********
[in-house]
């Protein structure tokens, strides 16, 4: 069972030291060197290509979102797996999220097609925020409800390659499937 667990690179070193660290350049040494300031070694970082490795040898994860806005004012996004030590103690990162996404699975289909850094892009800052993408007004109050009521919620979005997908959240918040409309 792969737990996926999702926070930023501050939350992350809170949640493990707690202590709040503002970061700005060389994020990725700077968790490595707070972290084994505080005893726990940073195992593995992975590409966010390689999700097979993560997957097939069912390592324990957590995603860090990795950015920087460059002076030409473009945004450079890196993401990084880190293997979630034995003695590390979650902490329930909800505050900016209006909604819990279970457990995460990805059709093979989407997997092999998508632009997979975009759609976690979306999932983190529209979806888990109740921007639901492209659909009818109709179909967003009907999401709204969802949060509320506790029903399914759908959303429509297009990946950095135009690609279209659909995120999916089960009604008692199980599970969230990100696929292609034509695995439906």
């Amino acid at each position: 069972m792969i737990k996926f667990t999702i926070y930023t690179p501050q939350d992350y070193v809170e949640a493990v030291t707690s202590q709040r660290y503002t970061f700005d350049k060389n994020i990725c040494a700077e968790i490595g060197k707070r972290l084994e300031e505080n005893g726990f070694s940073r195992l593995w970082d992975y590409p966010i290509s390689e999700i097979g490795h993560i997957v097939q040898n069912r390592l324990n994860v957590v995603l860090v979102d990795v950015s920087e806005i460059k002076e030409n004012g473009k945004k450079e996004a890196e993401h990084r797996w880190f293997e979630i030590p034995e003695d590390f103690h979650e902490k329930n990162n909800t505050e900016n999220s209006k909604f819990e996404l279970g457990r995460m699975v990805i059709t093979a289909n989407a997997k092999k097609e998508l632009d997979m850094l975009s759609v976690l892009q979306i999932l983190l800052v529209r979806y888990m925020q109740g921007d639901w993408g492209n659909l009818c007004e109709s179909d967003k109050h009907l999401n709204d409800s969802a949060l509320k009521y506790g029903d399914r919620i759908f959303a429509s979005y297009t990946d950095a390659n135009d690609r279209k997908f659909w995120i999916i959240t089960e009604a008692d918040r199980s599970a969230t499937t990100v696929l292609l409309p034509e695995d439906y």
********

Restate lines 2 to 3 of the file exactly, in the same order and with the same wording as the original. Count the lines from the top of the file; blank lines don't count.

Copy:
């Protein structure tokens, strides 16, 4: 069972030291060197290509979102797996999220097609925020409800390659499937 667990690179070193660290350049040494300031070694970082490795040898994860806005004012996004030590103690990162996404699975289909850094892009800052993408007004109050009521919620979005997908959240918040409309 792969737990996926999702926070930023501050939350992350809170949640493990707690202590709040503002970061700005060389994020990725700077968790490595707070972290084994505080005893726990940073195992593995992975590409966010390689999700097979993560997957097939069912390592324990957590995603860090990795950015920087460059002076030409473009945004450079890196993401990084880190293997979630034995003695590390979650902490329930909800505050900016209006909604819990279970457990995460990805059709093979989407997997092999998508632009997979975009759609976690979306999932983190529209979806888990109740921007639901492209659909009818109709179909967003009907999401709204969802949060509320506790029903399914759908959303429509297009990946950095135009690609279209659909995120999916089960009604008692199980599970969230990100696929292609034509695995439906």
């Amino acid at each position: 069972m792969i737990k996926f667990t999702i926070y930023t690179p501050q939350d992350y070193v809170e949640a493990v030291t707690s202590q709040r660290y503002t970061f700005d350049k060389n994020i990725c040494a700077e968790i490595g060197k707070r972290l084994e300031e505080n005893g726990f070694s940073r195992l593995w970082d992975y590409p966010i290509s390689e999700i097979g490795h993560i997957v097939q040898n069912r390592l324990n994860v957590v995603l860090v979102d990795v950015s920087e806005i460059k002076e030409n004012g473009k945004k450079e996004a890196e993401h990084r797996w880190f293997e979630i030590p034995e003695d590390f103690h979650e902490k329930n990162n909800t505050e900016n999220s209006k909604f819990e996404l279970g457990r995460m699975v990805i059709t093979a289909n989407a997997k092999k097609e998508l632009d997979m850094l975009s759609v976690l892009q979306i999932l983190l800052v529209r979806y888990m925020q109740g921007d639901w993408g492209n659909l009818c007004e109709s179909d967003k109050h009907l999401n709204d409800s969802a949060l509320k009521y506790g029903d399914r919620i759908f959303a429509s979005y297009t990946d950095a390659n135009d690609r279209k997908f659909w995120i999916i959240t089960e009604a008692d918040r199980s599970a969230t499937t990100v696929l292609l409309p034509e695995d439906y």